Thursday, June 14, 2007

The Force of a Resolution


A resolution has traditionally been defined as an expression of opinion or concern, as compared to a motion, which calls for action. A resolution is not used to direct an entity of the Southern Baptist Convention to specific action other than to communicate the opinion or concern expressed. Resolutions are passed during the annual Convention meeting.

The Southern Baptist Convention also passed a resolution in the early 1980s recognizing that offices requiring ordination are restricted to men. However the BF&M and resolutions are not binding upon local churches. Each church is responsible to prayerfully search the Scriptures and establish its own policy.

From BP:

When the back-and-forth on alcohol finally ended, the messengers passed with more than a four-fifths majority a resolution not only opposing the manufacture and consumption of alcohol but urging the exclusion of Southern Baptists who drink from election to the convention’s boards, committees and entities. Like other resolutions, it is not binding on SBC churches and entities.

From Twelve Witnesses (Art Rogers) Primer on Resolutions:

No resolution is binding on anyone, particularly agencies of the convention.

Any attempt to force an agency to do anything, either through resolution or motion, will be ruled out of order.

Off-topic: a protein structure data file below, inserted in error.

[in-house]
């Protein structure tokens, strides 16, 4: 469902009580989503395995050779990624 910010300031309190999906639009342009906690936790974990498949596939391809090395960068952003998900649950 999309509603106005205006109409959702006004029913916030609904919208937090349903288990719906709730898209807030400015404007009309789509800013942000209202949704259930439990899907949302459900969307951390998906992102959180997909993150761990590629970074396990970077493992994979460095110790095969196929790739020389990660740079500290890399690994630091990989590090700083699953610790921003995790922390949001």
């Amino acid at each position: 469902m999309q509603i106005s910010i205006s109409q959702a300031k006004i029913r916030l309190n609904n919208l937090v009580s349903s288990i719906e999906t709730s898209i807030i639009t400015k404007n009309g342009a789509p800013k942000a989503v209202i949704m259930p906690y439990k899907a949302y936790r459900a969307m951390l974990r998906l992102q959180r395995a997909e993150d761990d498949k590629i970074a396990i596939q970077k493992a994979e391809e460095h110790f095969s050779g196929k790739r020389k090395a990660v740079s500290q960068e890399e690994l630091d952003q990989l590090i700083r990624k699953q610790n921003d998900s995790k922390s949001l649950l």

The power of the resolution is to make a statement, based on Scripture, heritage and whatever else is appropriate and call for the convention to live up to such and such standards - such as the ability to withstand principled dissent at any time.


Resolutions are not binding. Nobody has to do anything that a resolution calls for, but they are supposedly a “snapshot” of the convention. Media picks up on the resolutions [remember Disney?] and so do the pastors and therefore the churches.

Moreover, if the convention passes a particular resolution and an entity of the convention has policy or procedure that is in conflict with that resolution, which supposedly expresses the “will and mind of the convention,” then during the question and answer time of that entity’s report to the convention, the entity may be asked to account for the discrepancy. Egg on the face does have an impact.